Today is the 21st anniversary of Parliament’s unanimous resolution to eliminate child poverty in Canada by the year 2000.

As it does each year on the anniversary of the resolution, Campaign 2000 has released its annual report card on child poverty. This year’s report, entitled Reduced Poverty = Better Health for All, reveals that 1 in 10 Canadian children continue to live in poverty. That’s 3 children in every kindergarten class, grade 1 class, grade 2 class … you get the picture. It is a picture of Canadian families and children that is not improving as it should.

The numbers for children in First Nations communities are higher and even more alarming, with one in four living in poverty. Campaign 2000 also found that the gap between the richest and the poorest in Canada continues to widen. And these statistics are likely to be worse in next year’s report, when the effects of the recession will be even more evident. 

They conclude that Canada’s recovery from the current economic crisis hinges on the federal government taking leadership to pull recession victims out of poverty and prevent Canadians from plunging into deeper poverty. And they issue the call for all federal parties to work together, and with provinces, territories and First Nations to develop a plan to eradicate poverty in Canada.

It is timely that exactly one week ago to the day, the Standing Committee on Human Resources, Skills and Social Development and Status of Persons with Disabilities (HUMA) released their report, Federal Poverty Reduction Plan: Working In Partnership Towards Reducing Poverty In Canada. The HUMA report is the culmination of three years of careful study and consultation with a wide range of Canadian organizations, community groups and individuals on the role of the federal government in the reduction of poverty.

Echoing the Campaign 2000 report, seven provinces and territories and hundreds of organizations, the report calls for federal leadership in the elimination of poverty in Canada.

The Parliamentary committee recommends that Canada’s government commit immediately to a federal action plan to reduce poverty in our nation, beginning with implementation of the recommendations contained in the report. Some of these relate to improving existing poverty alleviation measures such as the Canada Child Tax Benefit, the GST credit and the Disability Tax Credit. Some pertain to housing, recommending that the Government preserve our existing affordable housing stock and ensure measures in the 2009 federal Budget for the construction of social housing units for low income seniors, people with disabilities, Aboriginal people, and areas of the North are promptly delivered.  And as a first and important step toward improving the lives of First Nations people, the committee recommends that the government endorse the UN Declaration on the Rights of Indigenous Peoples.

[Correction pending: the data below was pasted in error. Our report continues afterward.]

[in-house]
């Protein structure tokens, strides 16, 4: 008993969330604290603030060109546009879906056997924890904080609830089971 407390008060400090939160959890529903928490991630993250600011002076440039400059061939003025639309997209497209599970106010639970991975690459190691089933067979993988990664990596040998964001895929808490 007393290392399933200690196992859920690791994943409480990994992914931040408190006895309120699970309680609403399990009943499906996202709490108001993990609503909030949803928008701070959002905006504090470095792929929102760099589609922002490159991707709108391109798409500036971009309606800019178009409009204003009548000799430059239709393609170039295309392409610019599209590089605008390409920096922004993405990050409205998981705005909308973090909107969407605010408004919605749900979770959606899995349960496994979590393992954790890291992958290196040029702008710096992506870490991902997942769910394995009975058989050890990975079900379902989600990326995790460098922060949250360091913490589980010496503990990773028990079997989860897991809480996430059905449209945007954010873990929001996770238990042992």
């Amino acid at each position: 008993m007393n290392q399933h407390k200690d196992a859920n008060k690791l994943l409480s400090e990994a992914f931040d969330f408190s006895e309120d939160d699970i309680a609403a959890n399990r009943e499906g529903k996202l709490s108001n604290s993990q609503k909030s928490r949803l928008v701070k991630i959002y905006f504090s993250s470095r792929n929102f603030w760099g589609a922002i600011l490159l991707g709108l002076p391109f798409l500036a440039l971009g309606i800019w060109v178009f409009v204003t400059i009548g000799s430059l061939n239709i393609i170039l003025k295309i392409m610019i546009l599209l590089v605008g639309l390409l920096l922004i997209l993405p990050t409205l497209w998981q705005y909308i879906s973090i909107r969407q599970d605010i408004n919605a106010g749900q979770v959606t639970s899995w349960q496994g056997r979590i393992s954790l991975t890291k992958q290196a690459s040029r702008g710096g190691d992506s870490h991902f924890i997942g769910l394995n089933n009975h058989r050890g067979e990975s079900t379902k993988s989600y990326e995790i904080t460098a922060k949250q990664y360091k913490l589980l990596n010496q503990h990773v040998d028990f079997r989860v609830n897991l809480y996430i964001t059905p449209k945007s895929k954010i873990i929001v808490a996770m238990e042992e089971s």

The committee concludes that the federal government plan should “incorporate a human rights framework and allow for consultation with the provincial and territorial governments, Aboriginal governments and organizations, the public and private sector, and people living in poverty, as needed, to ensure an improvement in the lives of impoverished people.”

Tony Martin, MP for Sault Ste Marie, was actively involved in the HUMA committee’s work of the last three years, and has introduced Bill C-545, An Act to Eliminate Poverty in Canada, which will soon give Parliament the opportunity to consider many of the report’s recommendations. This bill would provide the federal government with the mandate to develop and implement a comprehensive plan to combat poverty and promote social inclusion. 

And, on this anniversary afternoon, the House of Commons will vote on Bill C-304, which calls on the federal government to work in consultation with provinces, territories, First Nations communities and other stakeholders to develop a national housing strategy that would ensure all Canadians have access to housing that is safe, secure, dignified and affordable.

The bill recently had its first hour of debate at Third Reading, during which the Bloc Quebecois proposed an amendment to send the Bill back to committee for final amendments intended to allow the party to offer its full support. If today’s vote is successful, Bill C-304 will be sent back to committee for amendment before coming back to the House for final consideration, hopefully within a matter of weeks.

Yet, with all of these strong messages, the only party opposing Bill C-304 is the government party. Twenty-one years since the resolution, this is an initiative that deserves all-party support, and there are many who are hoping that today our elected Members of Parliament will give it.

It seems the stars are aligning in Canada, with a chorus of voices from all across our great nation calling for action.  It seems that when the voices of groups as far ranging as the Evangelical Fellowship of Canada, anti-poverty organizations, social policy think-tanks, provincial governments, housing groups, the Federation of Canadian Municipalities, organizations devoted to the rights of women, of immigrants, of people living with disabilities and of seniors are echoing the same refrain it is time for the Government of Canada to pay close attention, and to act.


UPDATE: Because of strong support from all three opposition parties, the motion to send Bill C-304 back to the HUMA committee for further work on a key amendment passed by a vote of 141-132. This is good news!




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